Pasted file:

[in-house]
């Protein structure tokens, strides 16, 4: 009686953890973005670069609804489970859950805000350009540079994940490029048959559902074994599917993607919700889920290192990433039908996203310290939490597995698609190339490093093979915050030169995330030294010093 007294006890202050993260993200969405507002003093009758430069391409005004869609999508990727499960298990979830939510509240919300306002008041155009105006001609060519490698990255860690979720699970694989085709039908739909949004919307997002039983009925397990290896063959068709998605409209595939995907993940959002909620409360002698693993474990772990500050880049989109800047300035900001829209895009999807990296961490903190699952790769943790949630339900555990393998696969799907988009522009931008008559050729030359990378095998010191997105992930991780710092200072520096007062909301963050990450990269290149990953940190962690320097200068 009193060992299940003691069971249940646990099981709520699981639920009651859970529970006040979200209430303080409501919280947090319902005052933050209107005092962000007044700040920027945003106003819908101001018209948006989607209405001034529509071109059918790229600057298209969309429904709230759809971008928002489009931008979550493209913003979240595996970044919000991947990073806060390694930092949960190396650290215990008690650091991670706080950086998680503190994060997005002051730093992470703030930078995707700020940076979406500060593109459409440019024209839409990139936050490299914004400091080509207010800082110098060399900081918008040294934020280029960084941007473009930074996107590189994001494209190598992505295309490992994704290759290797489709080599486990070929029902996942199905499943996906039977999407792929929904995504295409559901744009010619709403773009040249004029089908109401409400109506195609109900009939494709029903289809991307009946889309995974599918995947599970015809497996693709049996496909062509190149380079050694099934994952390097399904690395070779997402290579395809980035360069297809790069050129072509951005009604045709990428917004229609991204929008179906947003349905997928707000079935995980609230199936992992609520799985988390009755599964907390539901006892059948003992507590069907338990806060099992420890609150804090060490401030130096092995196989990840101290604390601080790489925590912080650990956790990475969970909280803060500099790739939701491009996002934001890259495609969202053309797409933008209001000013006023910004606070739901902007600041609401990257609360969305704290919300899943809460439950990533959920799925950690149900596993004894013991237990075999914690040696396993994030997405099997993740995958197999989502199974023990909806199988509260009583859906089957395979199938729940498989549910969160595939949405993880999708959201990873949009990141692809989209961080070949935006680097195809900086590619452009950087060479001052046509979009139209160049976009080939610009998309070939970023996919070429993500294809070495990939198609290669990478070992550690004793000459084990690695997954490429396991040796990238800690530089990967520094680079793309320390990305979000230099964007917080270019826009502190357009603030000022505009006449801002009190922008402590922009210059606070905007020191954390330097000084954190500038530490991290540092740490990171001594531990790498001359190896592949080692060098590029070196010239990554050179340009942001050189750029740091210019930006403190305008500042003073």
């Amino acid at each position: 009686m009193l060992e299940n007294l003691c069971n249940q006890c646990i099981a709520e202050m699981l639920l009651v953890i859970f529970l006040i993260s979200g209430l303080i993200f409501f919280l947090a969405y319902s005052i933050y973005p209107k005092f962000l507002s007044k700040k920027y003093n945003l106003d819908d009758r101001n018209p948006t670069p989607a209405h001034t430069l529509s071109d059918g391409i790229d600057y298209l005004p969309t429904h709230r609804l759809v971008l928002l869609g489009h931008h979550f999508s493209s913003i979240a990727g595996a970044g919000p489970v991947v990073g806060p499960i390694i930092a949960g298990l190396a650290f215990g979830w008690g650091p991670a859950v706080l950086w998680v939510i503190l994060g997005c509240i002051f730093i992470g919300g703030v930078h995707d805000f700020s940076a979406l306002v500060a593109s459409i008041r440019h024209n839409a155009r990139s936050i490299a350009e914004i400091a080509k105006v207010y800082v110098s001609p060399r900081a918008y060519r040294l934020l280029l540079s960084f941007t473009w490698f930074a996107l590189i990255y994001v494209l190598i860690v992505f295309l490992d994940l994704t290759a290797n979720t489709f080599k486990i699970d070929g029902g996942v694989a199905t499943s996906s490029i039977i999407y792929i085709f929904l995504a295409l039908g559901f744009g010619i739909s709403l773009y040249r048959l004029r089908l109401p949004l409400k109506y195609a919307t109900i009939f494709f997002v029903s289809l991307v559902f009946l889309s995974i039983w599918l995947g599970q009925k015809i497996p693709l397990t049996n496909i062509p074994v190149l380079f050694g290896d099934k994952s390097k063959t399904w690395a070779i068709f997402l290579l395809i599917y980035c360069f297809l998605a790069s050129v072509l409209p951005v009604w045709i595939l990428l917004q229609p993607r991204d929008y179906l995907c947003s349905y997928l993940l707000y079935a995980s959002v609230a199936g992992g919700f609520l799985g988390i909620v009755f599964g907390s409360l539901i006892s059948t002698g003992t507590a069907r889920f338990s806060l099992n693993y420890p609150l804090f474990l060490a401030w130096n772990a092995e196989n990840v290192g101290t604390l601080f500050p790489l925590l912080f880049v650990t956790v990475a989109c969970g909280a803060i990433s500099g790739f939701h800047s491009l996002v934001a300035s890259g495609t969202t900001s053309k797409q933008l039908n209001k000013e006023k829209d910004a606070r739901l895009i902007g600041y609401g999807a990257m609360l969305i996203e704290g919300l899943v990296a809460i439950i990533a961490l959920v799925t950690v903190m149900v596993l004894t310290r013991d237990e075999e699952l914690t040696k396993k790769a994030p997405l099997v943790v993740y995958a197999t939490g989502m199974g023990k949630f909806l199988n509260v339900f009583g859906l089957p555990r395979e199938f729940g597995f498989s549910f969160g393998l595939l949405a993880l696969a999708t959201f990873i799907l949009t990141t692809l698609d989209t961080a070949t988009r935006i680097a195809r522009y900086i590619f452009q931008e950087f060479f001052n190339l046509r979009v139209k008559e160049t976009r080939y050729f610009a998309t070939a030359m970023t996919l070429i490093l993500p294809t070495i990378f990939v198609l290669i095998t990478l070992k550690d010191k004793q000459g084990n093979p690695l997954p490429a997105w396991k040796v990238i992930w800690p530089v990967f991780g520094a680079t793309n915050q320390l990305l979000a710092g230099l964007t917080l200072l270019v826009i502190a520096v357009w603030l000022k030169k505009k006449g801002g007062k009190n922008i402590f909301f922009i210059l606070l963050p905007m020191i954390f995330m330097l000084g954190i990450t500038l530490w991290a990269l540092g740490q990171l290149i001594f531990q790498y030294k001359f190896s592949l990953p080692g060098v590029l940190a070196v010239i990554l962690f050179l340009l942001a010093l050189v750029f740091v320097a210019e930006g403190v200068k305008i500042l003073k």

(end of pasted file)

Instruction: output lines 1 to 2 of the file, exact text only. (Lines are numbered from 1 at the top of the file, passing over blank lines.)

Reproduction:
[in-house]
């Protein structure tokens, strides 16, 4: 009686953890973005670069609804489970859950805000350009540079994940490029048959559902074994599917993607919700889920290192990433039908996203310290939490597995698609190339490093093979915050030169995330030294010093 007294006890202050993260993200969405507002003093009758430069391409005004869609999508990727499960298990979830939510509240919300306002008041155009105006001609060519490698990255860690979720699970694989085709039908739909949004919307997002039983009925397990290896063959068709998605409209595939995907993940959002909620409360002698693993474990772990500050880049989109800047300035900001829209895009999807990296961490903190699952790769943790949630339900555990393998696969799907988009522009931008008559050729030359990378095998010191997105992930991780710092200072520096007062909301963050990450990269290149990953940190962690320097200068 009193060992299940003691069971249940646990099981709520699981639920009651859970529970006040979200209430303080409501919280947090319902005052933050209107005092962000007044700040920027945003106003819908101001018209948006989607209405001034529509071109059918790229600057298209969309429904709230759809971008928002489009931008979550493209913003979240595996970044919000991947990073806060390694930092949960190396650290215990008690650091991670706080950086998680503190994060997005002051730093992470703030930078995707700020940076979406500060593109459409440019024209839409990139936050490299914004400091080509207010800082110098060399900081918008040294934020280029960084941007473009930074996107590189994001494209190598992505295309490992994704290759290797489709080599486990070929029902996942199905499943996906039977999407792929929904995504295409559901744009010619709403773009040249004029089908109401409400109506195609109900009939494709029903289809991307009946889309995974599918995947599970015809497996693709049996496909062509190149380079050694099934994952390097399904690395070779997402290579395809980035360069297809790069050129072509951005009604045709990428917004229609991204929008179906947003349905997928707000079935995980609230199936992992609520799985988390009755599964907390539901006892059948003992507590069907338990806060099992420890609150804090060490401030130096092995196989990840101290604390601080790489925590912080650990956790990475969970909280803060500099790739939701491009996002934001890259495609969202053309797409933008209001000013006023910004606070739901902007600041609401990257609360969305704290919300899943809460439950990533959920799925950690149900596993004894013991237990075999914690040696396993994030997405099997993740995958197999989502199974023990909806199988509260009583859906089957395979199938729940498989549910969160595939949405993880999708959201990873949009990141692809989209961080070949935006680097195809900086590619452009950087060479001052046509979009139209160049976009080939610009998309070939970023996919070429993500294809070495990939198609290669990478070992550690004793000459084990690695997954490429396991040796990238800690530089990967520094680079793309320390990305979000230099964007917080270019826009502190357009603030000022505009006449801002009190922008402590922009210059606070905007020191954390330097000084954190500038530490991290540092740490990171001594531990790498001359190896592949080692060098590029070196010239990554050179340009942001050189750029740091210019930006403190305008500042003073």